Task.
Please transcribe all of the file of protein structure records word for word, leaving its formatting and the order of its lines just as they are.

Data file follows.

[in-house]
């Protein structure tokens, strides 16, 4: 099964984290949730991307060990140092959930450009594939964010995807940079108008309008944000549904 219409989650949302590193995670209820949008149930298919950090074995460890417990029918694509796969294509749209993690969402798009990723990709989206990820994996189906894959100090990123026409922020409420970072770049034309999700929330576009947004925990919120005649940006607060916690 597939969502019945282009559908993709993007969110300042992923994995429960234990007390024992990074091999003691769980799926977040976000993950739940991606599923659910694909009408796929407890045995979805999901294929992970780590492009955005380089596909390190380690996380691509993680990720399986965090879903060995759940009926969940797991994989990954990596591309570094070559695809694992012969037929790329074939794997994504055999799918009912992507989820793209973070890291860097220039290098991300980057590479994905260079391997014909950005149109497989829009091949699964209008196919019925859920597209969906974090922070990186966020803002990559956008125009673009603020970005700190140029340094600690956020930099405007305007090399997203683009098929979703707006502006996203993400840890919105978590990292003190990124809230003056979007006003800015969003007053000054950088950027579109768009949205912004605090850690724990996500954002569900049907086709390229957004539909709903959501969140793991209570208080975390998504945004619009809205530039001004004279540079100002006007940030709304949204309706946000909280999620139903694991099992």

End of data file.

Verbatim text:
[in-house]
């Protein structure tokens, strides 16, 4: 099964984290949730991307060990140092959930450009594939964010995807940079108008309008944000549904 219409989650949302590193995670209820949008149930298919950090074995460890417990029918694509796969294509749209993690969402798009990723990709989206990820994996189906894959100090990123026409922020409420970072770049034309999700929330576009947004925990919120005649940006607060916690 597939969502019945282009559908993709993007969110300042992923994995429960234990007390024992990074091999003691769980799926977040976000993950739940991606599923659910694909009408796929407890045995979805999901294929992970780590492009955005380089596909390190380690996380691509993680990720399986965090879903060995759940009926969940797991994989990954990596591309570094070559695809694992012969037929790329074939794997994504055999799918009912992507989820793209973070890291860097220039290098991300980057590479994905260079391997014909950005149109497989829009091949699964209008196919019925859920597209969906974090922070990186966020803002990559956008125009673009603020970005700190140029340094600690956020930099405007305007090399997203683009098929979703707006502006996203993400840890919105978590990292003190990124809230003056979007006003800015969003007053000054950088950027579109768009949205912004605090850690724990996500954002569900049907086709390229957004539909709903959501969140793991209570208080975390998504945004619009809205530039001004004279540079100002006007940030709304949204309706946000909280999620139903694991099992």